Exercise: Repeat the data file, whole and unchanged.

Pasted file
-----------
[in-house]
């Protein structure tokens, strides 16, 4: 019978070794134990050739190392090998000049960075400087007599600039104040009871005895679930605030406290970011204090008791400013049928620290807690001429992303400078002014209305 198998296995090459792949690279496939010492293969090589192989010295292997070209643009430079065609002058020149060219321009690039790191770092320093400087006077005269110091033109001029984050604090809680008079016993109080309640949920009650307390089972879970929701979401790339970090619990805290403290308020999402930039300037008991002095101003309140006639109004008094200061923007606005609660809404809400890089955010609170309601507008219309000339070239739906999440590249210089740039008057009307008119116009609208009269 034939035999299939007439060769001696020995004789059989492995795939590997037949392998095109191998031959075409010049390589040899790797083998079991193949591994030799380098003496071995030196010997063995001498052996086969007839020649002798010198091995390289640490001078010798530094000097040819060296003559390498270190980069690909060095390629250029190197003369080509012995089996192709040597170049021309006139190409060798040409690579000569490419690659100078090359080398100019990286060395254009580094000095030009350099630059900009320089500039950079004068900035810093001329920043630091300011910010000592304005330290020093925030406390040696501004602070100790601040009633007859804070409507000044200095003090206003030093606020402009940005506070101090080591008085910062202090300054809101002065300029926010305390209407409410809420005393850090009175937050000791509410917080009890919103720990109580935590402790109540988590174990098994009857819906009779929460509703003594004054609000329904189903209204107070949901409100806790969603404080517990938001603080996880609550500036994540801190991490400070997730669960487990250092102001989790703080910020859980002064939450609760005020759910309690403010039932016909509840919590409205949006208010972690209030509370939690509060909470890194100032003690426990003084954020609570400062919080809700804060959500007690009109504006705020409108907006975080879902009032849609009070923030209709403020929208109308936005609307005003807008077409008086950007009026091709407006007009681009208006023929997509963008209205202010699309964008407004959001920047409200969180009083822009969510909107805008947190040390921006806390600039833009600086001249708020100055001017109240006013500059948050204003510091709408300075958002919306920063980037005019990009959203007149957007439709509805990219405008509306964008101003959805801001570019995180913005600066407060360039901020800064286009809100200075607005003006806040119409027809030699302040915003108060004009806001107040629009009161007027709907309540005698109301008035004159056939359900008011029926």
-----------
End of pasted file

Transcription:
[in-house]
């Protein structure tokens, strides 16, 4: 019978070794134990050739190392090998000049960075400087007599600039104040009871005895679930605030406290970011204090008791400013049928620290807690001429992303400078002014209305 198998296995090459792949690279496939010492293969090589192989010295292997070209643009430079065609002058020149060219321009690039790191770092320093400087006077005269110091033109001029984050604090809680008079016993109080309640949920009650307390089972879970929701979401790339970090619990805290403290308020999402930039300037008991002095101003309140006639109004008094200061923007606005609660809404809400890089955010609170309601507008219309000339070239739906999440590249210089740039008057009307008119116009609208009269 034939035999299939007439060769001696020995004789059989492995795939590997037949392998095109191998031959075409010049390589040899790797083998079991193949591994030799380098003496071995030196010997063995001498052996086969007839020649002798010198091995390289640490001078010798530094000097040819060296003559390498270190980069690909060095390629250029190197003369080509012995089996192709040597170049021309006139190409060798040409690579000569490419690659100078090359080398100019990286060395254009580094000095030009350099630059900009320089500039950079004068900035810093001329920043630091300011910010000592304005330290020093925030406390040696501004602070100790601040009633007859804070409507000044200095003090206003030093606020402009940005506070101090080591008085910062202090300054809101002065300029926010305390209407409410809420005393850090009175937050000791509410917080009890919103720990109580935590402790109540988590174990098994009857819906009779929460509703003594004054609000329904189903209204107070949901409100806790969603404080517990938001603080996880609550500036994540801190991490400070997730669960487990250092102001989790703080910020859980002064939450609760005020759910309690403010039932016909509840919590409205949006208010972690209030509370939690509060909470890194100032003690426990003084954020609570400062919080809700804060959500007690009109504006705020409108907006975080879902009032849609009070923030209709403020929208109308936005609307005003807008077409008086950007009026091709407006007009681009208006023929997509963008209205202010699309964008407004959001920047409200969180009083822009969510909107805008947190040390921006806390600039833009600086001249708020100055001017109240006013500059948050204003510091709408300075958002919306920063980037005019990009959203007149957007439709509805990219405008509306964008101003959805801001570019995180913005600066407060360039901020800064286009809100200075607005003006806040119409027809030699302040915003108060004009806001107040629009009161007027709907309540005698109301008035004159056939359900008011029926």